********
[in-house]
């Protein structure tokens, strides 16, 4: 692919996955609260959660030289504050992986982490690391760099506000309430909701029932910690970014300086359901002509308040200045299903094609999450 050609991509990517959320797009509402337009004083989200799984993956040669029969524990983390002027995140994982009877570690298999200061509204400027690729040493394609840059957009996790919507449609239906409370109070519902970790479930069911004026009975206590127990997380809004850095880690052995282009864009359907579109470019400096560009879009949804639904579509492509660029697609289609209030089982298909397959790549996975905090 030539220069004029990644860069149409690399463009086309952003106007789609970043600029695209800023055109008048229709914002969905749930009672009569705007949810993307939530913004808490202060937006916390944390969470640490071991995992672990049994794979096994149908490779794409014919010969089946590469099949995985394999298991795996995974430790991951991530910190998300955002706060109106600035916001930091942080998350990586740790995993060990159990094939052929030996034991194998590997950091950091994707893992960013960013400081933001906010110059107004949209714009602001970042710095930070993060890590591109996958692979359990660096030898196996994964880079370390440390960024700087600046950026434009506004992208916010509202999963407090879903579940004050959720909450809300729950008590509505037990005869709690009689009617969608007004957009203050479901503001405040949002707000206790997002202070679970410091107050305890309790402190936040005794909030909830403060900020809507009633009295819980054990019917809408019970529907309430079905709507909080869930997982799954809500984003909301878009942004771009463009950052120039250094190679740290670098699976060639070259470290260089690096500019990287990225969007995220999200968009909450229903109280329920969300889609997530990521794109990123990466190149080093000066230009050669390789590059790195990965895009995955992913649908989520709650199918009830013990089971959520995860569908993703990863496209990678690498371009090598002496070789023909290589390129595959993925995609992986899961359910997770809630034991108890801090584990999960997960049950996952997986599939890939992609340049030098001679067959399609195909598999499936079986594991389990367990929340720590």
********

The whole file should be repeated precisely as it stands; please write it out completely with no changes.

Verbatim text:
[in-house]
């Protein structure tokens, strides 16, 4: 692919996955609260959660030289504050992986982490690391760099506000309430909701029932910690970014300086359901002509308040200045299903094609999450 050609991509990517959320797009509402337009004083989200799984993956040669029969524990983390002027995140994982009877570690298999200061509204400027690729040493394609840059957009996790919507449609239906409370109070519902970790479930069911004026009975206590127990997380809004850095880690052995282009864009359907579109470019400096560009879009949804639904579509492509660029697609289609209030089982298909397959790549996975905090 030539220069004029990644860069149409690399463009086309952003106007789609970043600029695209800023055109008048229709914002969905749930009672009569705007949810993307939530913004808490202060937006916390944390969470640490071991995992672990049994794979096994149908490779794409014919010969089946590469099949995985394999298991795996995974430790991951991530910190998300955002706060109106600035916001930091942080998350990586740790995993060990159990094939052929030996034991194998590997950091950091994707893992960013960013400081933001906010110059107004949209714009602001970042710095930070993060890590591109996958692979359990660096030898196996994964880079370390440390960024700087600046950026434009506004992208916010509202999963407090879903579940004050959720909450809300729950008590509505037990005869709690009689009617969608007004957009203050479901503001405040949002707000206790997002202070679970410091107050305890309790402190936040005794909030909830403060900020809507009633009295819980054990019917809408019970529907309430079905709507909080869930997982799954809500984003909301878009942004771009463009950052120039250094190679740290670098699976060639070259470290260089690096500019990287990225969007995220999200968009909450229903109280329920969300889609997530990521794109990123990466190149080093000066230009050669390789590059790195990965895009995955992913649908989520709650199918009830013990089971959520995860569908993703990863496209990678690498371009090598002496070789023909290589390129595959993925995609992986899961359910997770809630034991108890801090584990999960997960049950996952997986599939890939992609340049030098001679067959399609195909598999499936079986594991389990367990929340720590």